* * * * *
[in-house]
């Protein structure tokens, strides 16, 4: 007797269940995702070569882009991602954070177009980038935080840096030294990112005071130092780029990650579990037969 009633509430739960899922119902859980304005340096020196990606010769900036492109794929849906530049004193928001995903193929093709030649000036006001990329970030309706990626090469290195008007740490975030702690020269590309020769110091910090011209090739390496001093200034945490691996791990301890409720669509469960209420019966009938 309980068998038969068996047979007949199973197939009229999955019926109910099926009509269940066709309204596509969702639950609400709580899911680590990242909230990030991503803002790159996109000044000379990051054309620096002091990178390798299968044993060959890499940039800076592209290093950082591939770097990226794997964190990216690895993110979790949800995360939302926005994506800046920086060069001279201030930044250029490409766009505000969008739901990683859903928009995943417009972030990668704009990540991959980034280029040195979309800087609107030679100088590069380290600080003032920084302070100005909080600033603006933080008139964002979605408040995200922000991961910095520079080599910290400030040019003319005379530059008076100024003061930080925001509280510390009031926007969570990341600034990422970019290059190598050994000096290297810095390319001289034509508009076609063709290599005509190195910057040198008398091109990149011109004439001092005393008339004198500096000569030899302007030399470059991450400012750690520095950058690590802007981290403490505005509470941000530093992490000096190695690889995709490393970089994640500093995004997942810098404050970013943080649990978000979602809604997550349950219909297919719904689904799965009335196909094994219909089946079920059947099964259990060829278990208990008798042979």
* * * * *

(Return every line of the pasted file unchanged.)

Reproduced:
[in-house]
């Protein structure tokens, strides 16, 4: 007797269940995702070569882009991602954070177009980038935080840096030294990112005071130092780029990650579990037969 009633509430739960899922119902859980304005340096020196990606010769900036492109794929849906530049004193928001995903193929093709030649000036006001990329970030309706990626090469290195008007740490975030702690020269590309020769110091910090011209090739390496001093200034945490691996791990301890409720669509469960209420019966009938 309980068998038969068996047979007949199973197939009229999955019926109910099926009509269940066709309204596509969702639950609400709580899911680590990242909230990030991503803002790159996109000044000379990051054309620096002091990178390798299968044993060959890499940039800076592209290093950082591939770097990226794997964190990216690895993110979790949800995360939302926005994506800046920086060069001279201030930044250029490409766009505000969008739901990683859903928009995943417009972030990668704009990540991959980034280029040195979309800087609107030679100088590069380290600080003032920084302070100005909080600033603006933080008139964002979605408040995200922000991961910095520079080599910290400030040019003319005379530059008076100024003061930080925001509280510390009031926007969570990341600034990422970019290059190598050994000096290297810095390319001289034509508009076609063709290599005509190195910057040198008398091109990149011109004439001092005393008339004198500096000569030899302007030399470059991450400012750690520095950058690590802007981290403490505005509470941000530093992490000096190695690889995709490393970089994640500093995004997942810098404050970013943080649990978000979602809604997550349950219909297919719904689904799965009335196909094994219909089946079920059947099964259990060829278990208990008798042979």